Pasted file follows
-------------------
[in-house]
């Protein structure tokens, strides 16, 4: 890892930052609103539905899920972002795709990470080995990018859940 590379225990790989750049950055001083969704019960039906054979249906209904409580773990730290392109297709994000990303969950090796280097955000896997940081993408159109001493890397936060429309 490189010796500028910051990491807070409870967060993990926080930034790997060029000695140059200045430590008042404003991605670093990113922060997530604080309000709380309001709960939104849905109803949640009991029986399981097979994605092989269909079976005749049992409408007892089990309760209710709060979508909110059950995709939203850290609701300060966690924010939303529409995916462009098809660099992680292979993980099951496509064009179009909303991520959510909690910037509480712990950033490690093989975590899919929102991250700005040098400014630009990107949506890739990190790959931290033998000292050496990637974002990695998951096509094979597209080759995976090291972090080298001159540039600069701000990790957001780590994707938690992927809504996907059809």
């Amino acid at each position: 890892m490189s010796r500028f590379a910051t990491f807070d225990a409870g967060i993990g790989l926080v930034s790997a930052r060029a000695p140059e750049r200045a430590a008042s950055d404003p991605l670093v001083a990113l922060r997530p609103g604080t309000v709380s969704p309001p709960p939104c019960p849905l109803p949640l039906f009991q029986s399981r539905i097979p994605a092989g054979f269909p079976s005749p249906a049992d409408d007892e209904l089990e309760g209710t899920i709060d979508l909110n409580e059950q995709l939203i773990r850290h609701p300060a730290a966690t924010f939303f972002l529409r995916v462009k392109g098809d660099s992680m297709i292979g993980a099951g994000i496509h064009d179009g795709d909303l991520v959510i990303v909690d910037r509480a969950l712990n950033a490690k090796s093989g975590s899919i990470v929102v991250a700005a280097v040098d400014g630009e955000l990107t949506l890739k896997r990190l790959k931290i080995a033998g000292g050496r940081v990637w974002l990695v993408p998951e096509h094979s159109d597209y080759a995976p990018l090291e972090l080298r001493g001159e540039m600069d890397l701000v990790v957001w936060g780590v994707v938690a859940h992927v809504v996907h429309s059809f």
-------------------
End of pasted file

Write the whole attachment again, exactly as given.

[in-house]
């Protein structure tokens, strides 16, 4: 890892930052609103539905899920972002795709990470080995990018859940 590379225990790989750049950055001083969704019960039906054979249906209904409580773990730290392109297709994000990303969950090796280097955000896997940081993408159109001493890397936060429309 490189010796500028910051990491807070409870967060993990926080930034790997060029000695140059200045430590008042404003991605670093990113922060997530604080309000709380309001709960939104849905109803949640009991029986399981097979994605092989269909079976005749049992409408007892089990309760209710709060979508909110059950995709939203850290609701300060966690924010939303529409995916462009098809660099992680292979993980099951496509064009179009909303991520959510909690910037509480712990950033490690093989975590899919929102991250700005040098400014630009990107949506890739990190790959931290033998000292050496990637974002990695998951096509094979597209080759995976090291972090080298001159540039600069701000990790957001780590994707938690992927809504996907059809």
């Amino acid at each position: 890892m490189s010796r500028f590379a910051t990491f807070d225990a409870g967060i993990g790989l926080v930034s790997a930052r060029a000695p140059e750049r200045a430590a008042s950055d404003p991605l670093v001083a990113l922060r997530p609103g604080t309000v709380s969704p309001p709960p939104c019960p849905l109803p949640l039906f009991q029986s399981r539905i097979p994605a092989g054979f269909p079976s005749p249906a049992d409408d007892e209904l089990e309760g209710t899920i709060d979508l909110n409580e059950q995709l939203i773990r850290h609701p300060a730290a966690t924010f939303f972002l529409r995916v462009k392109g098809d660099s992680m297709i292979g993980a099951g994000i496509h064009d179009g795709d909303l991520v959510i990303v909690d910037r509480a969950l712990n950033a490690k090796s093989g975590s899919i990470v929102v991250a700005a280097v040098d400014g630009e955000l990107t949506l890739k896997r990190l790959k931290i080995a033998g000292g050496r940081v990637w974002l990695v993408p998951e096509h094979s159109d597209y080759a995976p990018l090291e972090l080298r001493g001159e540039m600069d890397l701000v990790v957001w936060g780590v994707v938690a859940h992927v809504v996907h429309s059809f």